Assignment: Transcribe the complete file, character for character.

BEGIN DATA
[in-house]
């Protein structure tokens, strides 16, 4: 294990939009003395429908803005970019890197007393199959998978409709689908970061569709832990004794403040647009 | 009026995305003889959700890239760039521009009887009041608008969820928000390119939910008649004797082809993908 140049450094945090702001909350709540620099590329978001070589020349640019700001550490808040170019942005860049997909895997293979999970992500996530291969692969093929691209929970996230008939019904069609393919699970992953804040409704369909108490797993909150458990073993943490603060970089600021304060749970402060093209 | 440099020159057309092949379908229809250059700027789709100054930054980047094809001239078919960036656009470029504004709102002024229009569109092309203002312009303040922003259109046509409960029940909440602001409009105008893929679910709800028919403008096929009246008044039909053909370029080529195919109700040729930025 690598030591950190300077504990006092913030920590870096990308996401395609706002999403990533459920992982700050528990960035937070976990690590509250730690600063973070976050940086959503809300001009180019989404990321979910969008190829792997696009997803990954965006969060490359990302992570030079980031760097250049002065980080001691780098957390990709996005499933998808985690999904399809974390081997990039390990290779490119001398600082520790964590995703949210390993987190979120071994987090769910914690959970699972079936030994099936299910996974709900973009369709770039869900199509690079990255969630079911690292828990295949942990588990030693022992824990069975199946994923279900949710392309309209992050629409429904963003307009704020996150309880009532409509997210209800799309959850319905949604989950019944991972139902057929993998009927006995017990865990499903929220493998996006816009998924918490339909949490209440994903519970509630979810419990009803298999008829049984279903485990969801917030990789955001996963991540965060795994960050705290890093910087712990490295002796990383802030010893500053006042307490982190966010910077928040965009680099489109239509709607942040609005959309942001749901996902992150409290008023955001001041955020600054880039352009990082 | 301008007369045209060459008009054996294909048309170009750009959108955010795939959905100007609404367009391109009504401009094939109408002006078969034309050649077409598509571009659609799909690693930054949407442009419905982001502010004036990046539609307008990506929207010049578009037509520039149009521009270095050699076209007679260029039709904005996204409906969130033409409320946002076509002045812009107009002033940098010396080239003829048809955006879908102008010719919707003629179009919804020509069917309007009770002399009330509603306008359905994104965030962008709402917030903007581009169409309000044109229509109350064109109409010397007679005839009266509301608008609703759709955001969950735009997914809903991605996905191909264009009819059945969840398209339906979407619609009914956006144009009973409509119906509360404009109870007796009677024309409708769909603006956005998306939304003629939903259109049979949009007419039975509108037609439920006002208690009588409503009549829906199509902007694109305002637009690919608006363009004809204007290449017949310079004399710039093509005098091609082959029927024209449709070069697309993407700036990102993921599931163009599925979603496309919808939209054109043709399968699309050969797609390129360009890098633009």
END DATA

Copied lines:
[in-house]
């Protein structure tokens, strides 16, 4: 294990939009003395429908803005970019890197007393199959998978409709689908970061569709832990004794403040647009 | 009026995305003889959700890239760039521009009887009041608008969820928000390119939910008649004797082809993908 140049450094945090702001909350709540620099590329978001070589020349640019700001550490808040170019942005860049997909895997293979999970992500996530291969692969093929691209929970996230008939019904069609393919699970992953804040409704369909108490797993909150458990073993943490603060970089600021304060749970402060093209 | 440099020159057309092949379908229809250059700027789709100054930054980047094809001239078919960036656009470029504004709102002024229009569109092309203002312009303040922003259109046509409960029940909440602001409009105008893929679910709800028919403008096929009246008044039909053909370029080529195919109700040729930025 690598030591950190300077504990006092913030920590870096990308996401395609706002999403990533459920992982700050528990960035937070976990690590509250730690600063973070976050940086959503809300001009180019989404990321979910969008190829792997696009997803990954965006969060490359990302992570030079980031760097250049002065980080001691780098957390990709996005499933998808985690999904399809974390081997990039390990290779490119001398600082520790964590995703949210390993987190979120071994987090769910914690959970699972079936030994099936299910996974709900973009369709770039869900199509690079990255969630079911690292828990295949942990588990030693022992824990069975199946994923279900949710392309309209992050629409429904963003307009704020996150309880009532409509997210209800799309959850319905949604989950019944991972139902057929993998009927006995017990865990499903929220493998996006816009998924918490339909949490209440994903519970509630979810419990009803298999008829049984279903485990969801917030990789955001996963991540965060795994960050705290890093910087712990490295002796990383802030010893500053006042307490982190966010910077928040965009680099489109239509709607942040609005959309942001749901996902992150409290008023955001001041955020600054880039352009990082 | 301008007369045209060459008009054996294909048309170009750009959108955010795939959905100007609404367009391109009504401009094939109408002006078969034309050649077409598509571009659609799909690693930054949407442009419905982001502010004036990046539609307008990506929207010049578009037509520039149009521009270095050699076209007679260029039709904005996204409906969130033409409320946002076509002045812009107009002033940098010396080239003829048809955006879908102008010719919707003629179009919804020509069917309007009770002399009330509603306008359905994104965030962008709402917030903007581009169409309000044109229509109350064109109409010397007679005839009266509301608008609703759709955001969950735009997914809903991605996905191909264009009819059945969840398209339906979407619609009914956006144009009973409509119906509360404009109870007796009677024309409708769909603006956005998306939304003629939903259109049979949009007419039975509108037609439920006002208690009588409503009549829906199509902007694109305002637009690919608006363009004809204007290449017949310079004399710039093509005098091609082959029927024209449709070069697309993407700036990102993921599931163009599925979603496309919808939209054109043709399968699309050969797609390129360009890098633009």